Metal fatigue in the Ineos bludgeon

by William Fotheringham

Words by William Fotheringham | Photos by CorVos/SWpix.com


It looked to be bludgeoning business as usual for the Ineos sledgehammer. Dani Martinez and Gianni Moscon to make the pace in the final five kilometres of the climb to Sega di Ala, the first of a triptych of summit finishes which will pepper up the final five days of the Giro. Egan Bernal to sit tranquilly in the wheels of his two team mates as the front group dwindled, then make a characteristic late jump to snaffle a few more seconds on anyone who had managed to stay in touch.

Already, two dangermen were struggling: Alexandr Vlasov had begun swinging as soon as the climb started; Hugh Carthy was in trouble when the maglia rosa group had hit the steepest slopes, and was being tended by his team mate Alberto Bettiol, better known as a Classic specialist than a mountain domestique. Ineos could congratulate themselves on a perfect tactical operation; Moscon had made it into the day’s break, and had sat up to slip back at the right moment to support his leader when the going got tough. This was how it had been since the race left Turin with Filippo Ganna in pink: Sir Dave Brailsford’s team in charge.

The first sign that there might be a bit of metal fatigue in the sledgehammer, a bit of woodworm in the handle, came when Simon Yates pressed on the pedals as the group struggled through a wood. Eight years ago, I watched as Yates made a high speed attack to win a world points race title on the velodrome in Minsk. This was different, it was a grinding acceleration from slow to a bit quicker, but it ripped the shrinking group apart; Bernal was rapidly on to the Lancastrian, as he should have been, but Martinez simply flew across the gap. Already, he looked better than his leader.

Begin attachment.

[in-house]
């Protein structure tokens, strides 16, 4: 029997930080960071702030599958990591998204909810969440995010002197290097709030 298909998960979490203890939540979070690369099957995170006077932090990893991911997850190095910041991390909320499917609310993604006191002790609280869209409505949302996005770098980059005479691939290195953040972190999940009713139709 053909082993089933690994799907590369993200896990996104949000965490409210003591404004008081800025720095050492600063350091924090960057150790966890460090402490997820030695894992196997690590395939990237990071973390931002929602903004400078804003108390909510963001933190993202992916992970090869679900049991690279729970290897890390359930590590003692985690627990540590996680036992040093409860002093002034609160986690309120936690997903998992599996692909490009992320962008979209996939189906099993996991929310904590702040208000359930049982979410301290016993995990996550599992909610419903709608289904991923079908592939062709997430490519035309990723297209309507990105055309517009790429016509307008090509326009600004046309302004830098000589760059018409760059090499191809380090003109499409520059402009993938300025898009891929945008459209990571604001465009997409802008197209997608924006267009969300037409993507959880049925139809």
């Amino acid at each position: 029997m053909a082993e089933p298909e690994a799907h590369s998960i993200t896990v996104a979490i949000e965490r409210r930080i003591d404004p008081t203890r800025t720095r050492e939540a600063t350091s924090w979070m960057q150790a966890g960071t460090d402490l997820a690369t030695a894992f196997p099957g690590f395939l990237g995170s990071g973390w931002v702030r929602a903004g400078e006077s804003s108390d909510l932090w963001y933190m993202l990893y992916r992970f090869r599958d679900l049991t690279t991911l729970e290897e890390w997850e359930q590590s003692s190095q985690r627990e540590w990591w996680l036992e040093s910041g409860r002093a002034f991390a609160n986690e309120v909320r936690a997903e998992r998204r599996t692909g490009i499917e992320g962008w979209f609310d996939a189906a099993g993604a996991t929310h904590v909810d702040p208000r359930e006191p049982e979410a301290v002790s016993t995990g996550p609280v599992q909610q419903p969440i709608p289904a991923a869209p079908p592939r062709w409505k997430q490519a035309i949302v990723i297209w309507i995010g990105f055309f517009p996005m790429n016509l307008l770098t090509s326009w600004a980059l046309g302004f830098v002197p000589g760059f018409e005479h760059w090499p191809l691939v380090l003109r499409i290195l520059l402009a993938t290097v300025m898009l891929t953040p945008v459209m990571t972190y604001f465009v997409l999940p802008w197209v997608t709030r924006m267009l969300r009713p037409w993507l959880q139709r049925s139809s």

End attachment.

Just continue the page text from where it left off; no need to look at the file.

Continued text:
Yates’s third acceleration did for Bernal. Mostly, the best riders don’t blow up, but drop gradually off the wheel, listening to what their body is telling them: stick there for much longer and you are in trouble. Self-preservation kicks in. By the look of the rate at which he lost ground, Bernal had gone through that phase already; it was too late, as he admitted later on. Usually, when attacking riders fire off the front of a mountain group led by Ineos – or previously Team Sky – the gap opens slowly. The opponent pushes hard; behind, the Ineos – or Team Sky – riders go slightly less hard.

This might well be a mere hiccup, a reminder not to take things for granted. A flake of metal had been cracked off the sledgehammer, but the core was still strong.

It was a way of riding that won Bradley Wiggins the 2012 Tour de France, and it is impossible to counter, because to gain any meaningful advantage, a rival has to go unfeasibly deep. This was different. Very different. Bernal was shipping seconds like water pouring into a leaky bucket. It’s rare indeed to see a gap open so quickly when Ineos are involved. There were two particularly telling moments: firstly, when Martinez began to gesture to his leader as if to say, “hurry up old chap, the pub’s going to close”, and secondly when Diego Ulissi caught up. Ulissi was clearly on a spectacularly good climbing day, but still…

The GC battle highlighted one other matter. Dan Martin, 34 years young and in his 15th season as a pro, was flying, because in the final five kilometres he lost nothing to Yates and the other counter-attacker, a rejuvenated Joao Almeida. Mostly, if the “morning” break gets to a finish climb with only a couple of minutes in hand, it’s doomed. Martin has gradually built one of the best palmares in the WorldTour; belief has played a strong part in that, and his reward was to join the group who have won stages in all three Grand Tours, nine and a bit years after the first, at the Vuelta in 2011, when Bernal was all of 14 years old.

By the line, Bernal had lost 53sec to Yates, which meant there were two ways of looking at the outcome. On the one hand, Yates’s collapse over the snow-hit Passo Giau 48 hours earlier had left the Colombian with a comfortable cushion of time, the more so as apart from Damiano Caruso, all the other contenders lost ground. Bernal had had a bad five kilometres; Carthy, Bardet, Vlasov and Giulio Ciccone all had a bad six or seven. So the margin was still manageable, the race remained Ineos’s to lose. This might well be a mere hiccup, a reminder not to take things for granted. A flake of metal had been cracked off the sledgehammer, but the core was still strong.

On the other hand… Both Yates and the management at Team Ineos had front-row experience of how the boot can rapidly move from one foot to the other in the final week of a Giro, specifically the 2018 race when – with Ineos then sponsored by Sky – Chris Froome spectacularly disposed of Yates with three days remaining. As for whether this was a mere blip on the road to Bernal’s second career Grand Tour win, or the start of a gripping two-way battle, the next mountain finish would shed some light on that.


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